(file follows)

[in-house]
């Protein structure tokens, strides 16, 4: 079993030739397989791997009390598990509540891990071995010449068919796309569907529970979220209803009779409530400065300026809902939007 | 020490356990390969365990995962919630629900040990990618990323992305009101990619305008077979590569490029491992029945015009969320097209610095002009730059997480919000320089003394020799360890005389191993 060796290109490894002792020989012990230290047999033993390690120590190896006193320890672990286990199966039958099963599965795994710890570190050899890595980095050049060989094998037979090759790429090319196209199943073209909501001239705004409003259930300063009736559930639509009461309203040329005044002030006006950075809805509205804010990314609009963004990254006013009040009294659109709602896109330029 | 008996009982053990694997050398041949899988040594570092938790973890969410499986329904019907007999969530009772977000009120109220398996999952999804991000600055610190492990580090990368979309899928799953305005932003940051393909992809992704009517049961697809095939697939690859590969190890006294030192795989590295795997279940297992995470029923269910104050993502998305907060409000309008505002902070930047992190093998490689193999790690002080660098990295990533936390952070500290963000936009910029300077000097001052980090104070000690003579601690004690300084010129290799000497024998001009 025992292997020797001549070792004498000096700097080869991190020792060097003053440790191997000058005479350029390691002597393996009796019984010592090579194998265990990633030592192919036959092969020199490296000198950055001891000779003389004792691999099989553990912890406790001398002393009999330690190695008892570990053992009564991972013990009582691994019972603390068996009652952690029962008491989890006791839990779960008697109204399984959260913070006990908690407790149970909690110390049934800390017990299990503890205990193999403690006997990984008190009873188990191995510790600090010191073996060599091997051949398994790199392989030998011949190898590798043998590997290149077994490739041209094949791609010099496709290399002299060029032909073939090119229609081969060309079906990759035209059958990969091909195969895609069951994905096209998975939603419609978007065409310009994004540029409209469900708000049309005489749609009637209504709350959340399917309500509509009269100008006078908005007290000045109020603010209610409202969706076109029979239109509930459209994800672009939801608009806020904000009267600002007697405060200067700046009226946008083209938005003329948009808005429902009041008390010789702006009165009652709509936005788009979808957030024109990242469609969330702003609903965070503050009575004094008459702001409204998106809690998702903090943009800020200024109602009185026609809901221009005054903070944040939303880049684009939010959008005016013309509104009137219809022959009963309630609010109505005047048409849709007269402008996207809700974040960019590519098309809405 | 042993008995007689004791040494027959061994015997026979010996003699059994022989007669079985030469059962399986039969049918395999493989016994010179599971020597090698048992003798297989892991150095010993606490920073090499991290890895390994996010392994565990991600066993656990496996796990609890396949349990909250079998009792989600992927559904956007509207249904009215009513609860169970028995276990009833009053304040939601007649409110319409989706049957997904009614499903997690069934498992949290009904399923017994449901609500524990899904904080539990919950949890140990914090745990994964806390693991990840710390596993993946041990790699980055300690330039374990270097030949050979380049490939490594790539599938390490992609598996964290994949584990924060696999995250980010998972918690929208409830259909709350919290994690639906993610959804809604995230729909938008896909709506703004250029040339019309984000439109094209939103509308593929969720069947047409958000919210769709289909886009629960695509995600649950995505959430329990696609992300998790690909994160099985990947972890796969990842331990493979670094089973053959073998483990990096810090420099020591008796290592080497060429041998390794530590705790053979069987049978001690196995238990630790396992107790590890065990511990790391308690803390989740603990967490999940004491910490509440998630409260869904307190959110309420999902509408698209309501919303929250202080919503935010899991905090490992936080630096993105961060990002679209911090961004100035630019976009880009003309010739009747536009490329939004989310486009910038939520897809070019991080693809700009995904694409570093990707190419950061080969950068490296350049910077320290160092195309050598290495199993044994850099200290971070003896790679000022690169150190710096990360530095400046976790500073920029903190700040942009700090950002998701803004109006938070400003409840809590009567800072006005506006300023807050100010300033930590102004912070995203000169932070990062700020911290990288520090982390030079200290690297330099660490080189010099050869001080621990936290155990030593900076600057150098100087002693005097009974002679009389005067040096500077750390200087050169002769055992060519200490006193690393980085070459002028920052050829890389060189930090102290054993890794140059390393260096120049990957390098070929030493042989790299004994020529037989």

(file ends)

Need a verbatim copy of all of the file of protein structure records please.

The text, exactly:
[in-house]
């Protein structure tokens, strides 16, 4: 079993030739397989791997009390598990509540891990071995010449068919796309569907529970979220209803009779409530400065300026809902939007 | 020490356990390969365990995962919630629900040990990618990323992305009101990619305008077979590569490029491992029945015009969320097209610095002009730059997480919000320089003394020799360890005389191993 060796290109490894002792020989012990230290047999033993390690120590190896006193320890672990286990199966039958099963599965795994710890570190050899890595980095050049060989094998037979090759790429090319196209199943073209909501001239705004409003259930300063009736559930639509009461309203040329005044002030006006950075809805509205804010990314609009963004990254006013009040009294659109709602896109330029 | 008996009982053990694997050398041949899988040594570092938790973890969410499986329904019907007999969530009772977000009120109220398996999952999804991000600055610190492990580090990368979309899928799953305005932003940051393909992809992704009517049961697809095939697939690859590969190890006294030192795989590295795997279940297992995470029923269910104050993502998305907060409000309008505002902070930047992190093998490689193999790690002080660098990295990533936390952070500290963000936009910029300077000097001052980090104070000690003579601690004690300084010129290799000497024998001009 025992292997020797001549070792004498000096700097080869991190020792060097003053440790191997000058005479350029390691002597393996009796019984010592090579194998265990990633030592192919036959092969020199490296000198950055001891000779003389004792691999099989553990912890406790001398002393009999330690190695008892570990053992009564991972013990009582691994019972603390068996009652952690029962008491989890006791839990779960008697109204399984959260913070006990908690407790149970909690110390049934800390017990299990503890205990193999403690006997990984008190009873188990191995510790600090010191073996060599091997051949398994790199392989030998011949190898590798043998590997290149077994490739041209094949791609010099496709290399002299060029032909073939090119229609081969060309079906990759035209059958990969091909195969895609069951994905096209998975939603419609978007065409310009994004540029409209469900708000049309005489749609009637209504709350959340399917309500509509009269100008006078908005007290000045109020603010209610409202969706076109029979239109509930459209994800672009939801608009806020904000009267600002007697405060200067700046009226946008083209938005003329948009808005429902009041008390010789702006009165009652709509936005788009979808957030024109990242469609969330702003609903965070503050009575004094008459702001409204998106809690998702903090943009800020200024109602009185026609809901221009005054903070944040939303880049684009939010959008005016013309509104009137219809022959009963309630609010109505005047048409849709007269402008996207809700974040960019590519098309809405 | 042993008995007689004791040494027959061994015997026979010996003699059994022989007669079985030469059962399986039969049918395999493989016994010179599971020597090698048992003798297989892991150095010993606490920073090499991290890895390994996010392994565990991600066993656990496996796990609890396949349990909250079998009792989600992927559904956007509207249904009215009513609860169970028995276990009833009053304040939601007649409110319409989706049957997904009614499903997690069934498992949290009904399923017994449901609500524990899904904080539990919950949890140990914090745990994964806390693991990840710390596993993946041990790699980055300690330039374990270097030949050979380049490939490594790539599938390490992609598996964290994949584990924060696999995250980010998972918690929208409830259909709350919290994690639906993610959804809604995230729909938008896909709506703004250029040339019309984000439109094209939103509308593929969720069947047409958000919210769709289909886009629960695509995600649950995505959430329990696609992300998790690909994160099985990947972890796969990842331990493979670094089973053959073998483990990096810090420099020591008796290592080497060429041998390794530590705790053979069987049978001690196995238990630790396992107790590890065990511990790391308690803390989740603990967490999940004491910490509440998630409260869904307190959110309420999902509408698209309501919303929250202080919503935010899991905090490992936080630096993105961060990002679209911090961004100035630019976009880009003309010739009747536009490329939004989310486009910038939520897809070019991080693809700009995904694409570093990707190419950061080969950068490296350049910077320290160092195309050598290495199993044994850099200290971070003896790679000022690169150190710096990360530095400046976790500073920029903190700040942009700090950002998701803004109006938070400003409840809590009567800072006005506006300023807050100010300033930590102004912070995203000169932070990062700020911290990288520090982390030079200290690297330099660490080189010099050869001080621990936290155990030593900076600057150098100087002693005097009974002679009389005067040096500077750390200087050169002769055992060519200490006193690393980085070459002028920052050829890389060189930090102290054993890794140059390393260096120049990957390098070929030493042989790299004994020529037989």